I’ve been pondering the paleo diet lately. Not necessarily considering it, although I probably eat a diet people would consider a paleo-like diet. I’ve been thinking about it because it’s getting more popular. The diet plan presumes that humans evolved to best handle foods that were available during the paleolithic era which lasted 2.5 million years according to wikipedia. Supposedly, we’ve been incorporating grains into our diets for only 10,000 or so years. Therefore it is assumed that our bodies are not equipped to thrive on grains because we haven’t had enough time to evolve to assimilate them. If we’re going with this evolutionary train of thought…I wonder if the Okinawan’s of Japan who are some of the longest living and healthy people on the planet do so well on brown rice and vegetables because people have existed in Asia longer than people have existed in say, South America, and therefore had more time to get used to assimilating brown rice. Maybe we evolve faster than we think? Blacks and Hispanics eating the standard American diet suffer certain health consequences sooner and more frequently than Caucasians. Is this because of the predominance of wheat in the diet? And the fact that Caucasians mostly hail from Europe, where wheat has been eaten for longer than it has in Africa, South America, Central America and Mexico? Do you see where I’m going with this?

If I follow the idealogoy of the paleo diet, I get lost you see? Because it’s based on what we are not sure of yet-evolutionary stuff. We don’t know how long it takes us to evolve to foods but it seems like it’s been happening in the last 10,000 years because Caucasian Americans don’t have the same risk for diabetes, hypertension, and heart disease as African American and Hispanic Americans do.  Or maybe not?  I don’t know enough.

I appreciate how the diet emphasizes whole foods and omits processed ones. The thing is, if a paleo dieter can’t afford or isn’t able to find organic animal products, then they are consuming what our ancestors certainly didn’t consume- chemicals and hormones and toxins galore. That’s where I think the greatest downfall of the diet is. The modern implications of it. Back then meat, poultry, eggs were pure. Now it’s all genetically modified to the point of almost needing to be called something else because it’s been changed at the most basic level.

That said, I do try to eat things I don’t pull out of a box, don’t have to cook, or need to pick up the phone to order.  And that’s often at the heart of paleo, so I do very much appreciate that.  Oh, and the fantastic blood sugars I get from eating paleo-like…priceless.

Anyway I was just thinking aloud :)

Any of you have experience with this diet?  What do you think?

Putting My Health First

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I’ve been on a journey the past few years to put my health first.  I’m the type that will neglect myself when in the presence of others and It takes a major toll over time.  I was interviewed by She Knows about my experience with parenting and diabetes and what I’ve learned the hard way through this experience.  I’d be really honored if you read it:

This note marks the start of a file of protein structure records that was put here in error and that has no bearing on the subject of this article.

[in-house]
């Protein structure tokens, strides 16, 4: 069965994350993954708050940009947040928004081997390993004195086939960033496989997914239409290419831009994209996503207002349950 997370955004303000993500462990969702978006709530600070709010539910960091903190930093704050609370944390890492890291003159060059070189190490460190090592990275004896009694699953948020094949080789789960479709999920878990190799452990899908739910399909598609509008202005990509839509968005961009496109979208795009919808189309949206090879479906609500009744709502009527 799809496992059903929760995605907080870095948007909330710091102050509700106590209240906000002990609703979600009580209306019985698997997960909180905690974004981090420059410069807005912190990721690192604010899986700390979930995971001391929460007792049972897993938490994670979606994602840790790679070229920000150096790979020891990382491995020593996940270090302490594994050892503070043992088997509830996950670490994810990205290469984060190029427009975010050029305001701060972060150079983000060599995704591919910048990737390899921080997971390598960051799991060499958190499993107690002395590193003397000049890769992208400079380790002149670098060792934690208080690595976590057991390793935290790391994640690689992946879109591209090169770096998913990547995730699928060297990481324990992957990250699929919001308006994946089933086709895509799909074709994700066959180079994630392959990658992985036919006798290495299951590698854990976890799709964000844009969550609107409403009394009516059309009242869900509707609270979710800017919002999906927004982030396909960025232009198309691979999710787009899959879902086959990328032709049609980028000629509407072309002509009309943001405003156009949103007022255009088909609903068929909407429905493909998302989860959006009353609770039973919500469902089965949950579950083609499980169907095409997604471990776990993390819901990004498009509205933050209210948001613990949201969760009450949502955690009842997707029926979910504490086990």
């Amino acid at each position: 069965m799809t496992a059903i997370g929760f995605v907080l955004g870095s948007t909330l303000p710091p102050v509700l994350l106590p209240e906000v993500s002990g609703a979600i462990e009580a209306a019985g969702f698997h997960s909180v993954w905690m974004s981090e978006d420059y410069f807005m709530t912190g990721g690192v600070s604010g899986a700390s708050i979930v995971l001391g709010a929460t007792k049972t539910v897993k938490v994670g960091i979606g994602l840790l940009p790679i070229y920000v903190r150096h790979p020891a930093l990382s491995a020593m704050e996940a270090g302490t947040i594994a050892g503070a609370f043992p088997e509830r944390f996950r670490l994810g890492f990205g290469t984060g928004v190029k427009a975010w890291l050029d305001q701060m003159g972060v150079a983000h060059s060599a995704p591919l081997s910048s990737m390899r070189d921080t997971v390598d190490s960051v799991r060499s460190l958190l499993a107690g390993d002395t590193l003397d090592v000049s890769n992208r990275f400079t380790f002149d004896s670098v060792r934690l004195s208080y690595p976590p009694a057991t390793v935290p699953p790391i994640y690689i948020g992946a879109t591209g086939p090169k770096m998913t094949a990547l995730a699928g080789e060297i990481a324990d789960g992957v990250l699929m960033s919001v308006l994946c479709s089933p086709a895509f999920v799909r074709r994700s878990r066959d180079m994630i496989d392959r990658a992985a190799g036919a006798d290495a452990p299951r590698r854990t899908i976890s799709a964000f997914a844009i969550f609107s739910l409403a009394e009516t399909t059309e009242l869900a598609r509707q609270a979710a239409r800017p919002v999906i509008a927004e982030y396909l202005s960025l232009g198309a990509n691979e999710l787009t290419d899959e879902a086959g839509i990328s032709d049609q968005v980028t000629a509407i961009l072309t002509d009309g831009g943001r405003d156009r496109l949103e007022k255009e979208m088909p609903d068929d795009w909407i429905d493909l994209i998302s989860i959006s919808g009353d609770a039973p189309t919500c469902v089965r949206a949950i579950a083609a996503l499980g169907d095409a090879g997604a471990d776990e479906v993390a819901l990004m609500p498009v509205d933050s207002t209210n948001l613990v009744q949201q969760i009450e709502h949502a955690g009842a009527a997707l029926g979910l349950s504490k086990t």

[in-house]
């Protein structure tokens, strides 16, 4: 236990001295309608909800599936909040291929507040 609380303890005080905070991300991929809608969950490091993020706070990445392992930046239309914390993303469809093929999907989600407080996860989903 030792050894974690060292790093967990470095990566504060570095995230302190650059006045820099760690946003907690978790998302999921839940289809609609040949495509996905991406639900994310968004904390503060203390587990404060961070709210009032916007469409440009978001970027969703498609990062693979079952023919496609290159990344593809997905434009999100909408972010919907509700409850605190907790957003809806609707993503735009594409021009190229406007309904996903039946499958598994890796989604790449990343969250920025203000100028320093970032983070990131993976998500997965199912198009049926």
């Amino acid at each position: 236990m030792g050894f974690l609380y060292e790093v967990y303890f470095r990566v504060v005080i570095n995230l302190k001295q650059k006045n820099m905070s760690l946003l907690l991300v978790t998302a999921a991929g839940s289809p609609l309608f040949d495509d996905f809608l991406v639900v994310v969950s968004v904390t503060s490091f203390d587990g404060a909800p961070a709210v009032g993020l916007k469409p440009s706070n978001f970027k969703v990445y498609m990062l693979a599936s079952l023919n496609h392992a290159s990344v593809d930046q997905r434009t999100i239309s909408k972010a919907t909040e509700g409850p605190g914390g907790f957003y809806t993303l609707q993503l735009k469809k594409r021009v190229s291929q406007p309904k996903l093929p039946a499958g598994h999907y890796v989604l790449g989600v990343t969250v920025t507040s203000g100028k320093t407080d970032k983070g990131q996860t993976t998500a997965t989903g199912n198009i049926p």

My Mom Story at She Knows

And just as a reminder…do something nice for yourself today, you deserve it!

Have a great weekend!

Updates and Random Thoughts

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Isn’t that the cutest little turtle?

 

Note to Self About Grocery Shopping

Sysy, for the love of God, test before doing groceries.  The other day,  I scratched my head in wonder as I watched the check out lady scan my glucose tablets, ice cream, chocolate, and cookies.  How’d all that sugar jump into my cart?  Then I got in the car and tested 52.  Ahh…survival instincts.

Update on Ana’s Diabetes Art Project

We asked for used strip donations the other day so Ana could put them together into a piece of art that would simultaneously work as a strong piece of diabetes advocacy. But oops, we didn’t realize that used strips are hazardous waste material. It’s unlikely, but still possible, that strips can transmit diseases and such. I forgot because strips are such a constant and casual part of life. We see them all over the place and just pick them up and toss them in the trash. Really, we’re expected to carefully dispose of them in tightly sealed containers along with sharps. I don’t carefully dispose of sharps, either. Oops. Do you?

Anyway, don’t send donations for strips! Those of you who offered to do it-THANK YOU so much for your support, it means SO much that you were willing to help out!  Ana will find another way to create a work of diabetes art. If you have any ideas, she’d love to hear them. I’m excited to see what she comes up with and I know that no matter what she does, it will still be awesome. Now whatever she uses will just be more sanitary to work with. Hehe…

Oh and those of you who offered advice on this project, legal information, and who offered to send strips are all entered in a drawing to win a prize.  We really appreciate all the support.  Stay tuned for that!

It’s Strip Rationing Time

My mail order pharmacy is taking FOREVER to get my strips to me ( like weeks upon weeks) so I’ve been forced to ration strips for 2 weeks. I stopped my initial reaction precisely at “grrrggghhh” and thought about how right now, some kid, somewhere is walking several miles on bare feet to a tiny clinic where they will check their blood sugar and administer one insulin shot for the entire day. It’s grossly insufficient isn’t it?